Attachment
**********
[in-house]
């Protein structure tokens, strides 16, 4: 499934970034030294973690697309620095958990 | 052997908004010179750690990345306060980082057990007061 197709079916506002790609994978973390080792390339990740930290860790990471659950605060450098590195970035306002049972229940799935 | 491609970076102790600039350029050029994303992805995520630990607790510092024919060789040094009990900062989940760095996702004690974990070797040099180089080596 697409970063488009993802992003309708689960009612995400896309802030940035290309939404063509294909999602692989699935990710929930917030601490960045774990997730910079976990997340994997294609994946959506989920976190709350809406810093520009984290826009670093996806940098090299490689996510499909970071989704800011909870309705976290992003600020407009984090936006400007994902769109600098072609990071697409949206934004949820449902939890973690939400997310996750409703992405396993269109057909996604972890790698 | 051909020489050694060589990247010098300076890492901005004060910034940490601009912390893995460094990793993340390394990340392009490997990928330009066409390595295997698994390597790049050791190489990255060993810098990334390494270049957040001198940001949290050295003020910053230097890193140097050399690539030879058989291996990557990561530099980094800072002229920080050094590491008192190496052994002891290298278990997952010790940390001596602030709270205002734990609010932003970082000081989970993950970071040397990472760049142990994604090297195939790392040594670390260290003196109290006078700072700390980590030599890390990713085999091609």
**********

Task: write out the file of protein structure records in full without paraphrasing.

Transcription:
[in-house]
């Protein structure tokens, strides 16, 4: 499934970034030294973690697309620095958990 | 052997908004010179750690990345306060980082057990007061 197709079916506002790609994978973390080792390339990740930290860790990471659950605060450098590195970035306002049972229940799935 | 491609970076102790600039350029050029994303992805995520630990607790510092024919060789040094009990900062989940760095996702004690974990070797040099180089080596 697409970063488009993802992003309708689960009612995400896309802030940035290309939404063509294909999602692989699935990710929930917030601490960045774990997730910079976990997340994997294609994946959506989920976190709350809406810093520009984290826009670093996806940098090299490689996510499909970071989704800011909870309705976290992003600020407009984090936006400007994902769109600098072609990071697409949206934004949820449902939890973690939400997310996750409703992405396993269109057909996604972890790698 | 051909020489050694060589990247010098300076890492901005004060910034940490601009912390893995460094990793993340390394990340392009490997990928330009066409390595295997698994390597790049050791190489990255060993810098990334390494270049957040001198940001949290050295003020910053230097890193140097050399690539030879058989291996990557990561530099980094800072002229920080050094590491008192190496052994002891290298278990997952010790940390001596602030709270205002734990609010932003970082000081989970993950970071040397990472760049142990994604090297195939790392040594670390260290003196109290006078700072700390980590030599890390990713085999091609």